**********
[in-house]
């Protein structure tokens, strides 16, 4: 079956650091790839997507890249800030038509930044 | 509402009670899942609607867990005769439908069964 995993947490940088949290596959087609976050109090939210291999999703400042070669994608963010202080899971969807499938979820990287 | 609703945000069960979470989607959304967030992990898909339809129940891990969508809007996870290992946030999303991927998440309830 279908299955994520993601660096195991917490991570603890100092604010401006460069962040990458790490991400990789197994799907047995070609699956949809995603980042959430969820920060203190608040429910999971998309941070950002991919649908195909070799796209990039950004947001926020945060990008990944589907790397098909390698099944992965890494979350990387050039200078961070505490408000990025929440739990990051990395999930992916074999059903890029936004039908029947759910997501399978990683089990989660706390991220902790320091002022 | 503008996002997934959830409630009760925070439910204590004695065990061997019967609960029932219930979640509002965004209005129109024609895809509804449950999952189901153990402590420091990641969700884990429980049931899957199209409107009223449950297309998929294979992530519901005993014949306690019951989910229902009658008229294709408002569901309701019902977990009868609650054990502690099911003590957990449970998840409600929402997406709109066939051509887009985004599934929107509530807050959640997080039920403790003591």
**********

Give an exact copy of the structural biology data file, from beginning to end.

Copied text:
[in-house]
């Protein structure tokens, strides 16, 4: 079956650091790839997507890249800030038509930044 | 509402009670899942609607867990005769439908069964 995993947490940088949290596959087609976050109090939210291999999703400042070669994608963010202080899971969807499938979820990287 | 609703945000069960979470989607959304967030992990898909339809129940891990969508809007996870290992946030999303991927998440309830 279908299955994520993601660096195991917490991570603890100092604010401006460069962040990458790490991400990789197994799907047995070609699956949809995603980042959430969820920060203190608040429910999971998309941070950002991919649908195909070799796209990039950004947001926020945060990008990944589907790397098909390698099944992965890494979350990387050039200078961070505490408000990025929440739990990051990395999930992916074999059903890029936004039908029947759910997501399978990683089990989660706390991220902790320091002022 | 503008996002997934959830409630009760925070439910204590004695065990061997019967609960029932219930979640509002965004209005129109024609895809509804449950999952189901153990402590420091990641969700884990429980049931899957199209409107009223449950297309998929294979992530519901005993014949306690019951989910229902009658008229294709408002569901309701019902977990009868609650054990502690099911003590957990449970998840409600929402997406709109066939051509887009985004599934929107509530807050959640997080039920403790003591």